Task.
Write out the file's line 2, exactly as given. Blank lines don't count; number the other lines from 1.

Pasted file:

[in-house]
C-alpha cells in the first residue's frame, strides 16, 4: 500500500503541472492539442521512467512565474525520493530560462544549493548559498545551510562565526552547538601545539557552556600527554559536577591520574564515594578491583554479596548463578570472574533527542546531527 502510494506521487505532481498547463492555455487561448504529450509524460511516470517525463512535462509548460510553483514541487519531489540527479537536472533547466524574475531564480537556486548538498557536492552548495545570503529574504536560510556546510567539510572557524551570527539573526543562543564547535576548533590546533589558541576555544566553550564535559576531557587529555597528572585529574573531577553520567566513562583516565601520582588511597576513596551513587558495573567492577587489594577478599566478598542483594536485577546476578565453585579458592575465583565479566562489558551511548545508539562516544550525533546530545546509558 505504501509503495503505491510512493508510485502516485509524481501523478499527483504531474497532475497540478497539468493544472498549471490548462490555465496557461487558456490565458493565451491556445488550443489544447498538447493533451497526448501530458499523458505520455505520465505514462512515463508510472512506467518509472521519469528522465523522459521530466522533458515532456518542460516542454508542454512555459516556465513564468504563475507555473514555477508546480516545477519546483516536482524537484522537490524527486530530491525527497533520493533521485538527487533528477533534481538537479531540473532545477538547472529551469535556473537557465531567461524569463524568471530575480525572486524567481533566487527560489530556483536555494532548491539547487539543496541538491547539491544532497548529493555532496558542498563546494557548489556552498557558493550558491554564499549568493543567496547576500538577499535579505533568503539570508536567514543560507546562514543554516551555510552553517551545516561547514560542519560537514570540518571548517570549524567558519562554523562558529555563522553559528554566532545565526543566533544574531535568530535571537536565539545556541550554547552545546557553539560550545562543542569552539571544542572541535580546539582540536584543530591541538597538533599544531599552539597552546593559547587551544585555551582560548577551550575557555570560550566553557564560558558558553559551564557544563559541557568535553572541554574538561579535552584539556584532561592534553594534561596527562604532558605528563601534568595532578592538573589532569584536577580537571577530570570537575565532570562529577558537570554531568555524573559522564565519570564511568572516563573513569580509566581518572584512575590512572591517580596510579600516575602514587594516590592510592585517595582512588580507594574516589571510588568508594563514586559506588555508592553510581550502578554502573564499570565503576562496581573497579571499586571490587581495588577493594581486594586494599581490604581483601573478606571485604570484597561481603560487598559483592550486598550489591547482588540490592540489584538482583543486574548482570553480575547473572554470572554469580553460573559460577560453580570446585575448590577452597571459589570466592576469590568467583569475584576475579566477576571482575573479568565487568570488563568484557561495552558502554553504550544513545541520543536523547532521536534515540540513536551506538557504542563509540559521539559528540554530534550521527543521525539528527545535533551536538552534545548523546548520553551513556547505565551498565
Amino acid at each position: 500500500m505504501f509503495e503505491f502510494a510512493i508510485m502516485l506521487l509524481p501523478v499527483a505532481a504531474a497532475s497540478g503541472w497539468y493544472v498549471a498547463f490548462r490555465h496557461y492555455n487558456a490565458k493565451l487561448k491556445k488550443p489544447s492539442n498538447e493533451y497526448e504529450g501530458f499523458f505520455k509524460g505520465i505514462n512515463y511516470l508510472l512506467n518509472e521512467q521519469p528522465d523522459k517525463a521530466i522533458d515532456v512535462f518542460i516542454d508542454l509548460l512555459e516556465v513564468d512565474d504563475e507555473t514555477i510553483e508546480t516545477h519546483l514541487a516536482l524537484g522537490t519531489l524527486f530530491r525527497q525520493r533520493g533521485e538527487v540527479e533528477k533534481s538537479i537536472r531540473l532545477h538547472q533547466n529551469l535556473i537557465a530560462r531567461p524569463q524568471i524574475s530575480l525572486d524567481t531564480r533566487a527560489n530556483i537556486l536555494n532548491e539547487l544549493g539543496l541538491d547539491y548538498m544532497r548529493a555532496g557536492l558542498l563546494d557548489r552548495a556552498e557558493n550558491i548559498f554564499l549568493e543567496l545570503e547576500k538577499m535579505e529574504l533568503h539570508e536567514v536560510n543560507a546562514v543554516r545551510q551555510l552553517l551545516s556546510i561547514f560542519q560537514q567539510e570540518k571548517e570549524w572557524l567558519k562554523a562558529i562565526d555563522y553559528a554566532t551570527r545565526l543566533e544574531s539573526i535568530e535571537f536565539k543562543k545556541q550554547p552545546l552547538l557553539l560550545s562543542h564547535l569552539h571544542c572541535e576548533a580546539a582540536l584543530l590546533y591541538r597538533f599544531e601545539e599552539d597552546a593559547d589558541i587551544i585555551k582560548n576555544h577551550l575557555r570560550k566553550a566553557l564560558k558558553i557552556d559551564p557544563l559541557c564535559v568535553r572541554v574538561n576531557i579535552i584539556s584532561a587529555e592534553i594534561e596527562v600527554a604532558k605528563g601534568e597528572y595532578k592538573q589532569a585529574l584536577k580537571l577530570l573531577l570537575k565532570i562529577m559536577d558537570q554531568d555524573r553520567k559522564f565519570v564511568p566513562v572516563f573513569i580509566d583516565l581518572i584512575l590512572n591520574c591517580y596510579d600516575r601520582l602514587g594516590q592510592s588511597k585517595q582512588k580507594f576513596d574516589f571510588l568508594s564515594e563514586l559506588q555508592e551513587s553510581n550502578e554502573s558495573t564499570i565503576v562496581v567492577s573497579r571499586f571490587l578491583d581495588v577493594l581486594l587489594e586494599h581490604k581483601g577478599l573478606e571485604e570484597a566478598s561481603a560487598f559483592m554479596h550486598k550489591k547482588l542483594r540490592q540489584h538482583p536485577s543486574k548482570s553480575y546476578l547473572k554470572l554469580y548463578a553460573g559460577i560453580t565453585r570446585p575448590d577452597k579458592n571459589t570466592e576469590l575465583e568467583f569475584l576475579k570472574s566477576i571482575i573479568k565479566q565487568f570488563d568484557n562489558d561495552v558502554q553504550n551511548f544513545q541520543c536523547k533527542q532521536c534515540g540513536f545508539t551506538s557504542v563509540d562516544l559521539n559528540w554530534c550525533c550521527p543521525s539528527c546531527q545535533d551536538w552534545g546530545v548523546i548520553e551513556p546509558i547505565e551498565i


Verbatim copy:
C-alpha cells in the first residue's frame, strides 16, 4: 500500500503541472492539442521512467512565474525520493530560462544549493548559498545551510562565526552547538601545539557552556600527554559536577591520574564515594578491583554479596548463578570472574533527542546531527 502510494506521487505532481498547463492555455487561448504529450509524460511516470517525463512535462509548460510553483514541487519531489540527479537536472533547466524574475531564480537556486548538498557536492552548495545570503529574504536560510556546510567539510572557524551570527539573526543562543564547535576548533590546533589558541576555544566553550564535559576531557587529555597528572585529574573531577553520567566513562583516565601520582588511597576513596551513587558495573567492577587489594577478599566478598542483594536485577546476578565453585579458592575465583565479566562489558551511548545508539562516544550525533546530545546509558 505504501509503495503505491510512493508510485502516485509524481501523478499527483504531474497532475497540478497539468493544472498549471490548462490555465496557461487558456490565458493565451491556445488550443489544447498538447493533451497526448501530458499523458505520455505520465505514462512515463508510472512506467518509472521519469528522465523522459521530466522533458515532456518542460516542454508542454512555459516556465513564468504563475507555473514555477508546480516545477519546483516536482524537484522537490524527486530530491525527497533520493533521485538527487533528477533534481538537479531540473532545477538547472529551469535556473537557465531567461524569463524568471530575480525572486524567481533566487527560489530556483536555494532548491539547487539543496541538491547539491544532497548529493555532496558542498563546494557548489556552498557558493550558491554564499549568493543567496547576500538577499535579505533568503539570508536567514543560507546562514543554516551555510552553517551545516561547514560542519560537514570540518571548517570549524567558519562554523562558529555563522553559528554566532545565526543566533544574531535568530535571537536565539545556541550554547552545546557553539560550545562543542569552539571544542572541535580546539582540536584543530591541538597538533599544531599552539597552546593559547587551544585555551582560548577551550575557555570560550566553557564560558558558553559551564557544563559541557568535553572541554574538561579535552584539556584532561592534553594534561596527562604532558605528563601534568595532578592538573589532569584536577580537571577530570570537575565532570562529577558537570554531568555524573559522564565519570564511568572516563573513569580509566581518572584512575590512572591517580596510579600516575602514587594516590592510592585517595582512588580507594574516589571510588568508594563514586559506588555508592553510581550502578554502573564499570565503576562496581573497579571499586571490587581495588577493594581486594586494599581490604581483601573478606571485604570484597561481603560487598559483592550486598550489591547482588540490592540489584538482583543486574548482570553480575547473572554470572554469580553460573559460577560453580570446585575448590577452597571459589570466592576469590568467583569475584576475579566477576571482575573479568565487568570488563568484557561495552558502554553504550544513545541520543536523547532521536534515540540513536551506538557504542563509540559521539559528540554530534550521527543521525539528527545535533551536538552534545548523546548520553551513556547505565551498565